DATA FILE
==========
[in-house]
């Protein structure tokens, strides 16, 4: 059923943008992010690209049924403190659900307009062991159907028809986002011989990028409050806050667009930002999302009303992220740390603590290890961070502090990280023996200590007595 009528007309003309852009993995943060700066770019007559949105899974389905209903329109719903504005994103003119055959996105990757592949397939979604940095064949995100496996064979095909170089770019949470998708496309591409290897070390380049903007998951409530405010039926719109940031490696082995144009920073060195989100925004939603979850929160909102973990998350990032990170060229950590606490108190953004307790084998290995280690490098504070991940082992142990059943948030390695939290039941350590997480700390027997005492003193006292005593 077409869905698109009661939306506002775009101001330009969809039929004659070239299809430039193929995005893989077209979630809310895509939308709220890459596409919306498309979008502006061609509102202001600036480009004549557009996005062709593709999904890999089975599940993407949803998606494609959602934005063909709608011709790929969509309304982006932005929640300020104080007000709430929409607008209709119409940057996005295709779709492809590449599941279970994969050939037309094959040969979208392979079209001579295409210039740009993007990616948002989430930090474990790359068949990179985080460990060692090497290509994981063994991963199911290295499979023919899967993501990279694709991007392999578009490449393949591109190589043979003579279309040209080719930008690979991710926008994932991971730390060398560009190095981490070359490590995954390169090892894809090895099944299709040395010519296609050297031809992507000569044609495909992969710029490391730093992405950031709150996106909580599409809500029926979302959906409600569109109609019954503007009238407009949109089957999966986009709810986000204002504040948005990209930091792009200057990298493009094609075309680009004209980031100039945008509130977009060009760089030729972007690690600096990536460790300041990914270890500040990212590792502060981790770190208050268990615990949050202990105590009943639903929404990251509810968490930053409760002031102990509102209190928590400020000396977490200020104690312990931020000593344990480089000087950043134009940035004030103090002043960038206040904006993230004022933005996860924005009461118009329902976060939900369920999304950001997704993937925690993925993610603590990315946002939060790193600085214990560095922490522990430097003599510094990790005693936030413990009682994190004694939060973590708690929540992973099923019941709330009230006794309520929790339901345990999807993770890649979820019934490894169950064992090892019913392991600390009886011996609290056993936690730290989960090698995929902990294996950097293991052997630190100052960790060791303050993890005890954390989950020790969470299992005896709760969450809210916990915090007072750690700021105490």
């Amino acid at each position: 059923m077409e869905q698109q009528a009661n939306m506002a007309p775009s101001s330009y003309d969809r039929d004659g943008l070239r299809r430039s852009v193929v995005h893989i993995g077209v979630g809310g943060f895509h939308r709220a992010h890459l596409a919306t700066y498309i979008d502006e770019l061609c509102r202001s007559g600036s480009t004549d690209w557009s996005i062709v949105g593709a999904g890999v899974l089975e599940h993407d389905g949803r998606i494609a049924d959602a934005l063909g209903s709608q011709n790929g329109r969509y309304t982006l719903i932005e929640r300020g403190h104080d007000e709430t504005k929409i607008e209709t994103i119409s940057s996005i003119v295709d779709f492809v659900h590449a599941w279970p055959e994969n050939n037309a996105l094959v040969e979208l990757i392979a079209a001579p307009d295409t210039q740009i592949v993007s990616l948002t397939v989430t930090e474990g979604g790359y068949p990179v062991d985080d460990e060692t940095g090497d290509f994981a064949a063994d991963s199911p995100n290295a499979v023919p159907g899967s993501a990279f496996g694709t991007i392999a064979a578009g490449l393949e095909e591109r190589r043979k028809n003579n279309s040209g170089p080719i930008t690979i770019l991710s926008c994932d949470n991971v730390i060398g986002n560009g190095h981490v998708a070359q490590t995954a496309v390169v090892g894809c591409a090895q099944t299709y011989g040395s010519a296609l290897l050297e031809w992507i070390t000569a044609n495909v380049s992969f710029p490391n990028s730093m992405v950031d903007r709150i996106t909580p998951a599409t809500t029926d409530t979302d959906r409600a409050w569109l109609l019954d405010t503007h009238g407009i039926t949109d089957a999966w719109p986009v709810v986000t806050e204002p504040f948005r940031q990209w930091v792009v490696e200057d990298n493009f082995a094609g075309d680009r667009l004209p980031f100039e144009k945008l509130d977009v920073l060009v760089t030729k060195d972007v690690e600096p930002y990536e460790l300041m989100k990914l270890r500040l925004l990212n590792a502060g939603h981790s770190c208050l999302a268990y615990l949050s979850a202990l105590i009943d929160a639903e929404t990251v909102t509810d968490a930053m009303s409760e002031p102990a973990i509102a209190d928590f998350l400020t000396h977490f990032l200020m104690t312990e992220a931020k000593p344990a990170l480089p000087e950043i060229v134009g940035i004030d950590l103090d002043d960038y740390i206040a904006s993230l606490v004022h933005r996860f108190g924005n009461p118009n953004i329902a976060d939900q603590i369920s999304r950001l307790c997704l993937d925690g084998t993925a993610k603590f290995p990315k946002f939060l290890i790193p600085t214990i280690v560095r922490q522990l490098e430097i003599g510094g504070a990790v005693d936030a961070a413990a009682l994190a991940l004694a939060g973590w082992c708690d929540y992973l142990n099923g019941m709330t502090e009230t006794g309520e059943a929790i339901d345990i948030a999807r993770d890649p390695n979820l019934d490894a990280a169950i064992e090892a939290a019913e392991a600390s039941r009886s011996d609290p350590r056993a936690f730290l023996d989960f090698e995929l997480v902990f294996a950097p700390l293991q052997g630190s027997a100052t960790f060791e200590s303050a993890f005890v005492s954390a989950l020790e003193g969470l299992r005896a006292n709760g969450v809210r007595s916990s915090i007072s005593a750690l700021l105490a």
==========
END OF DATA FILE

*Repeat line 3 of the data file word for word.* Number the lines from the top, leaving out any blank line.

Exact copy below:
């Amino acid at each position: 059923m077409e869905q698109q009528a009661n939306m506002a007309p775009s101001s330009y003309d969809r039929d004659g943008l070239r299809r430039s852009v193929v995005h893989i993995g077209v979630g809310g943060f895509h939308r709220a992010h890459l596409a919306t700066y498309i979008d502006e770019l061609c509102r202001s007559g600036s480009t004549d690209w557009s996005i062709v949105g593709a999904g890999v899974l089975e599940h993407d389905g949803r998606i494609a049924d959602a934005l063909g209903s709608q011709n790929g329109r969509y309304t982006l719903i932005e929640r300020g403190h104080d007000e709430t504005k929409i607008e209709t994103i119409s940057s996005i003119v295709d779709f492809v659900h590449a599941w279970p055959e994969n050939n037309a996105l094959v040969e979208l990757i392979a079209a001579p307009d295409t210039q740009i592949v993007s990616l948002t397939v989430t930090e474990g979604g790359y068949p990179v062991d985080d460990e060692t940095g090497d290509f994981a064949a063994d991963s199911p995100n290295a499979v023919p159907g899967s993501a990279f496996g694709t991007i392999a064979a578009g490449l393949e095909e591109r190589r043979k028809n003579n279309s040209g170089p080719i930008t690979i770019l991710s926008c994932d949470n991971v730390i060398g986002n560009g190095h981490v998708a070359q490590t995954a496309v390169v090892g894809c591409a090895q099944t299709y011989g040395s010519a296609l290897l050297e031809w992507i070390t000569a044609n495909v380049s992969f710029p490391n990028s730093m992405v950031d903007r709150i996106t909580p998951a599409t809500t029926d409530t979302d959906r409600a409050w569109l109609l019954d405010t503007h009238g407009i039926t949109d089957a999966w719109p986009v709810v986000t806050e204002p504040f948005r940031q990209w930091v792009v490696e200057d990298n493009f082995a094609g075309d680009r667009l004209p980031f100039e144009k945008l509130d977009v920073l060009v760089t030729k060195d972007v690690e600096p930002y990536e460790l300041m989100k990914l270890r500040l925004l990212n590792a502060g939603h981790s770190c208050l999302a268990y615990l949050s979850a202990l105590i009943d929160a639903e929404t990251v909102t509810d968490a930053m009303s409760e002031p102990a973990i509102a209190d928590f998350l400020t000396h977490f990032l200020m104690t312990e992220a931020k000593p344990a990170l480089p000087e950043i060229v134009g940035i004030d950590l103090d002043d960038y740390i206040a904006s993230l606490v004022h933005r996860f108190g924005n009461p118009n953004i329902a976060d939900q603590i369920s999304r950001l307790c997704l993937d925690g084998t993925a993610k603590f290995p990315k946002f939060l290890i790193p600085t214990i280690v560095r922490q522990l490098e430097i003599g510094g504070a990790v005693d936030a961070a413990a009682l994190a991940l004694a939060g973590w082992c708690d929540y992973l142990n099923g019941m709330t502090e009230t006794g309520e059943a929790i339901d345990i948030a999807r993770d890649p390695n979820l019934d490894a990280a169950i064992e090892a939290a019913e392991a600390s039941r009886s011996d609290p350590r056993a936690f730290l023996d989960f090698e995929l997480v902990f294996a950097p700390l293991q052997g630190s027997a100052t960790f060791e200590s303050a993890f005890v005492s954390a989950l020790e003193g969470l299992r005896a006292n709760g969450v809210r007595s916990s915090i007072s005593a750690l700021l105490a």